The CDU government led by Helmut Kohl financed the reunification of Germany by slashing spending for social needs, while cutting taxes for wealthy investors as part of its programme to “regenerate the east.”
Then, the SPD- Green Party coalition government led by Gerhard Schröder passed its own legislation to further reduce taxes for the rich, while introducing a massive cheap labour programme within the framework of the so-called Agenda 2010. This further reduced the basis for contributions to pension and social insurance schemes.
Millions of low-wage workers can no longer afford to pay contributions and will upon retirement be confronted with a life of poverty, while the wealthy have been increasingly freed from making any contribution to social and pension funds.
Those most adversely affected by this development are the socially deprived and the pensioners. Experts are now warning of a “predictable return of poverty amongst pensioners”—in particular, in east Germany. According to projections, in the course of the next 30 years, pensions for workers currently working full-time and paying contributions will sink from the current level of 63 percent of the last calculated net income before retirement to just 43 percent. Millions of seniors will be plunged into dire poverty.
Seven years ago, the SPD-Green coalition passed a pension reform that lowers pensions year by year. The labour minister at that time was Walter Riester (SPD), who had moved directly from the executive of the IG Metall trade union to the ranks of the Schröder government. The Riester law also introduced taxes and social security contributions for company pensions.
Five years later, Riester’s successor, Franz Müntefering (SPD), implemented a law for a gradual increase in the retirement age from 65 to 67. In view of the high level of unemployment amongst older workers, this amounts to a drastic cut in pensions.
Currently, only 17.5 percent of employees work up to the official retirement age, and just 37.5 percent of the 16 million workers over the age of 50 are gainfully employed.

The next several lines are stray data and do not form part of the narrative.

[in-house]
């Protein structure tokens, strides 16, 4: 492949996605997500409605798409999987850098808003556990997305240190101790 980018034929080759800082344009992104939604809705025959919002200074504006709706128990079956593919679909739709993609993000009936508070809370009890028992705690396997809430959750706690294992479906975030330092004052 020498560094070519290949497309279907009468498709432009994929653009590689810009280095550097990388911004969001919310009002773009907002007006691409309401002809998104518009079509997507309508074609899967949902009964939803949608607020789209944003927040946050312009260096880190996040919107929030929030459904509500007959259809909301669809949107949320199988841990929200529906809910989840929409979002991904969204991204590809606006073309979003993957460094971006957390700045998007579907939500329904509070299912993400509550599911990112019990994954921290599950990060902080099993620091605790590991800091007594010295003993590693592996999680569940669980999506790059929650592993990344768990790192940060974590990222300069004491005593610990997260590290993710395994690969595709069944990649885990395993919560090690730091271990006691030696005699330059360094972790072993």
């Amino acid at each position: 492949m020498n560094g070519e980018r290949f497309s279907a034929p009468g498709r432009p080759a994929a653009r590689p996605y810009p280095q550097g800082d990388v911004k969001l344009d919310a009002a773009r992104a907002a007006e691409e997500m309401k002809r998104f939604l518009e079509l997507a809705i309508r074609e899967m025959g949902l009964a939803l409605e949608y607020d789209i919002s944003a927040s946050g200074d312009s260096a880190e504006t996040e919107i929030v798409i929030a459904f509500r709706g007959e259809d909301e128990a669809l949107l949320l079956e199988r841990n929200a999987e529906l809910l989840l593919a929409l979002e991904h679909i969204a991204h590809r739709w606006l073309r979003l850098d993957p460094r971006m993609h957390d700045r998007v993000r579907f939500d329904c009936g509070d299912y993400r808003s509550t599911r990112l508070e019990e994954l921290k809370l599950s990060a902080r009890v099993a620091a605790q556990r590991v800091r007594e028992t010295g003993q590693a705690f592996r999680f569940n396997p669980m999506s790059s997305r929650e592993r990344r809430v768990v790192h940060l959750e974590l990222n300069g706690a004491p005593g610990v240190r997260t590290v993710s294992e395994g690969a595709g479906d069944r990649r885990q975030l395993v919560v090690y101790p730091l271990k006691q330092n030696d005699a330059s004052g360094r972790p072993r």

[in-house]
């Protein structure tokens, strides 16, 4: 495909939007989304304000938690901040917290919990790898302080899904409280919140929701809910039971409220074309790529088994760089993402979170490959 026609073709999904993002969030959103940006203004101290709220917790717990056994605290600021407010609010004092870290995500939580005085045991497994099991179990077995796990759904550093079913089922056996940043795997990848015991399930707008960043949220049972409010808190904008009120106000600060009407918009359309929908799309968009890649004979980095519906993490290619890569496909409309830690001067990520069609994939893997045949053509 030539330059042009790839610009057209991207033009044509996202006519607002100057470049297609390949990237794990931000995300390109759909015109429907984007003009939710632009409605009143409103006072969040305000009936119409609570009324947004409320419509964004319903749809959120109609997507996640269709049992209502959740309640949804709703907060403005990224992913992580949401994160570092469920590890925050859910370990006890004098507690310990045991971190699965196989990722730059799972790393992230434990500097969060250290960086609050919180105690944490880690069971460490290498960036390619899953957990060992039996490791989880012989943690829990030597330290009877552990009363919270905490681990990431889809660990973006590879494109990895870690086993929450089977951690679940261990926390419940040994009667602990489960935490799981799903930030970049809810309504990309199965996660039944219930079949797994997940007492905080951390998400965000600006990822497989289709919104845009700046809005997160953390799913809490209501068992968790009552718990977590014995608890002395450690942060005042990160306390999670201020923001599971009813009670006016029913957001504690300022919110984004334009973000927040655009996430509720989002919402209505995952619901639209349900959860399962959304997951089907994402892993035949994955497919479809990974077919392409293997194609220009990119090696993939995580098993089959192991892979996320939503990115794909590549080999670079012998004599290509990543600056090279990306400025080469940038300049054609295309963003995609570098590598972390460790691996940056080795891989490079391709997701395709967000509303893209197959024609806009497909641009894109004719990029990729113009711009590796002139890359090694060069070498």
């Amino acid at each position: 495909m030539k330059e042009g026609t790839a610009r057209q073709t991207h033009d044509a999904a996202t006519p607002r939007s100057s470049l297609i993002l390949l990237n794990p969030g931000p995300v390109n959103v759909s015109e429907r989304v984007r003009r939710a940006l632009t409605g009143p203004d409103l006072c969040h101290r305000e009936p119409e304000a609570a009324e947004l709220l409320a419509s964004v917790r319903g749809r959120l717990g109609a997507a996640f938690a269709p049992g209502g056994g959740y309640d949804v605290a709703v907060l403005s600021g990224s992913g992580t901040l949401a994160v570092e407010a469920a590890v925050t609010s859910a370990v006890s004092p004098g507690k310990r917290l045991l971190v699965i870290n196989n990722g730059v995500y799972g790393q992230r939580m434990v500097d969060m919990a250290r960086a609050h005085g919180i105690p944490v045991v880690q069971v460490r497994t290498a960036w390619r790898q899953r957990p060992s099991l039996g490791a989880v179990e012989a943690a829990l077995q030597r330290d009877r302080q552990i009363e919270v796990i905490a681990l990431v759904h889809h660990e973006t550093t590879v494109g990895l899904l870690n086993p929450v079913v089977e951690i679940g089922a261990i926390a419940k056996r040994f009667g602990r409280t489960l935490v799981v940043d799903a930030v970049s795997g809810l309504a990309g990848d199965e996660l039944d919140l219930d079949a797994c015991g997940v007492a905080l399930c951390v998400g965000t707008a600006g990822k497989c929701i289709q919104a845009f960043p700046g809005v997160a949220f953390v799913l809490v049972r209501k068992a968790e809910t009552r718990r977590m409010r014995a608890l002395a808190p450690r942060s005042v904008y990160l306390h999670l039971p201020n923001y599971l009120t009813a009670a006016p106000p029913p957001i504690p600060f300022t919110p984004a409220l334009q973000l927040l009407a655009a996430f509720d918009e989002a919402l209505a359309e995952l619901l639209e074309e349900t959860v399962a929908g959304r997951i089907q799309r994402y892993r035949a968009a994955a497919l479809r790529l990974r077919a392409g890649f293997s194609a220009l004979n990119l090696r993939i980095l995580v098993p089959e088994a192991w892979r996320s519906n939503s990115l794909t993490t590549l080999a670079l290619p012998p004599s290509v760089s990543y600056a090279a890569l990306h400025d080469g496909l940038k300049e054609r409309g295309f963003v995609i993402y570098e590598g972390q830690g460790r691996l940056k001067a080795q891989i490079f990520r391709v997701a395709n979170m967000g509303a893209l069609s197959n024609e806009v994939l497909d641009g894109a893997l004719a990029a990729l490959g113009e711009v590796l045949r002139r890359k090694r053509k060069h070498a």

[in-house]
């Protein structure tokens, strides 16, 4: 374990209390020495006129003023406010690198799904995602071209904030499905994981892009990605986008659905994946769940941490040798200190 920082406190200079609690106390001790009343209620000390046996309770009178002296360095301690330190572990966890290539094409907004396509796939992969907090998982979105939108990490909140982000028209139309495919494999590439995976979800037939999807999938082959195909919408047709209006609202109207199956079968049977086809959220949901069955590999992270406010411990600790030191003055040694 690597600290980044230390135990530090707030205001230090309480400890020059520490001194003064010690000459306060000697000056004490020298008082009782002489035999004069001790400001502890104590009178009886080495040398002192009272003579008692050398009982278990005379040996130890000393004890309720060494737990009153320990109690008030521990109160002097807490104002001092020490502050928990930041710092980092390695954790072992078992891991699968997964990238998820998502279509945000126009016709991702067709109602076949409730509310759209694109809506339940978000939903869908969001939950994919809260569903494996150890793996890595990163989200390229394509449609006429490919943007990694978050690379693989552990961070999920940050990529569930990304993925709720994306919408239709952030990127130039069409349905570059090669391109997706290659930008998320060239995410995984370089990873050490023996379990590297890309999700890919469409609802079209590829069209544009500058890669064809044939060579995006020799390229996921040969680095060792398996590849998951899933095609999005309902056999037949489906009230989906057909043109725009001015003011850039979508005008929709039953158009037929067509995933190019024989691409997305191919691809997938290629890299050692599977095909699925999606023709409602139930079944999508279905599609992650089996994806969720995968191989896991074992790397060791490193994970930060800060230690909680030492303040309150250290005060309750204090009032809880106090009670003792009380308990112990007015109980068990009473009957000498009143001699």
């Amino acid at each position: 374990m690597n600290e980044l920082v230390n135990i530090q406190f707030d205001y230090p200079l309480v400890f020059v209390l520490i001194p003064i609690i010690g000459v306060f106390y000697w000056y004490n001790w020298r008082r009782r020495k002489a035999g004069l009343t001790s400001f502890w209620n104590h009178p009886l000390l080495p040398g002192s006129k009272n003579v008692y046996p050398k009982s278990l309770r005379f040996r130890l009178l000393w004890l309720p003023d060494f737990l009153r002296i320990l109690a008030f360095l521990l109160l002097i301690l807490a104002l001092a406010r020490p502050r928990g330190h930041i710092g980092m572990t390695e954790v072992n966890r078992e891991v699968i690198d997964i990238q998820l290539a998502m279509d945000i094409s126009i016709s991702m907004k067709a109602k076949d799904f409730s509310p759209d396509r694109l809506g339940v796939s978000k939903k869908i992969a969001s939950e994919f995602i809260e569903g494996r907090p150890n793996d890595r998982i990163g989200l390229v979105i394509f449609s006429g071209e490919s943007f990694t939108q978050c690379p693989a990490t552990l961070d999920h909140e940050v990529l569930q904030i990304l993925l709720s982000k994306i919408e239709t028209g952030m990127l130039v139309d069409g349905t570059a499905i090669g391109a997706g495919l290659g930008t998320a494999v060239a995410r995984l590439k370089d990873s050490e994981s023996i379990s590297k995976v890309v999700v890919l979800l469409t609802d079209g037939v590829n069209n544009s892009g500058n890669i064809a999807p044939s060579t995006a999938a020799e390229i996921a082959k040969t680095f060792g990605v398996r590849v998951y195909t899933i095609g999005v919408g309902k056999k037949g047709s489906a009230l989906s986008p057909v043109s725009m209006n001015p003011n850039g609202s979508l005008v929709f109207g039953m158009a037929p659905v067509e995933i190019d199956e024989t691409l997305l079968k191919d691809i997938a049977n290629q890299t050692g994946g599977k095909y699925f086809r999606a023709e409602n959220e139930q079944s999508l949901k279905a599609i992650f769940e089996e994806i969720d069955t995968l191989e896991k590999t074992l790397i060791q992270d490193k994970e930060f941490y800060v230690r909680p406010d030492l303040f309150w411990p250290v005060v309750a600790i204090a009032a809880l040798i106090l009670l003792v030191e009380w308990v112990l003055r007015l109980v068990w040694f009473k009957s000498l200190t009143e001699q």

The increase in the retirement age will do nothing to impro ve employment prospects. Rather, older unemployed people will be dependent for longer periods on the miserably low levels of unemployment pay imposed by the Schröder government under the Hartz IV laws, which require that workers exhaust all of their savings before becoming eligible for benefits.
Just this week, the Federal Social Court ruled that an unemployed person must sell his life insurance before becoming eligible for Unemployment II payments. The plaintiff, a 50-year-old self-employed worker, had only paid small amounts into the official pension scheme, and will be eligible for a monthly benefit of just 90 euros.
Even those who work up to retirement age will not be able to escape poverty. The purchasing power of pensioners is declining rapidly.
At the start of 2007, the value-added tax was increased from 16 to 19 percent—a measure that particularly hits the poor, who spend a large part of their income on basic goods and food. They are also hardest hit by the huge rises in gasoline and heating costs. Heating costs in Germany have doubled in the last seven years.
The purchasing power of pensioners will be about 8.5 percent less at the end of this year than it was in 2003, according to a survey by the bank UniCredit. The survey examined the incomes of pensioners over the past 40 years and concluded that, since 2003, a “historically unique decrease” had taken place in pensioners’ income.
The German Social Federation (SoVD) estimates the real loss in pensioners’ purchasing power to be more than 10 percent, if one includes increased health care costs.
Increasing poverty is forcing growing numbers of seniors to rejoin the workforce. According to one study, the number of pensioners with either a “mini-job” or regular work rose from 615,000 in 2002 to 817,000 today. Approximately 702,000 have a “mini-job,” where they earn up to 400 euros per month, while 115,000 have a regular job.
There are also substantial differences in the pensions received by male and female pensioners, between the east and west of the country (pensions are lower in the east), and between cities and rural areas (pensions are lower in less densely populated areas). For example, the average female pensioner in the rural district of Kusel (Rhineland-Palatinate) receives just 325 euros a month.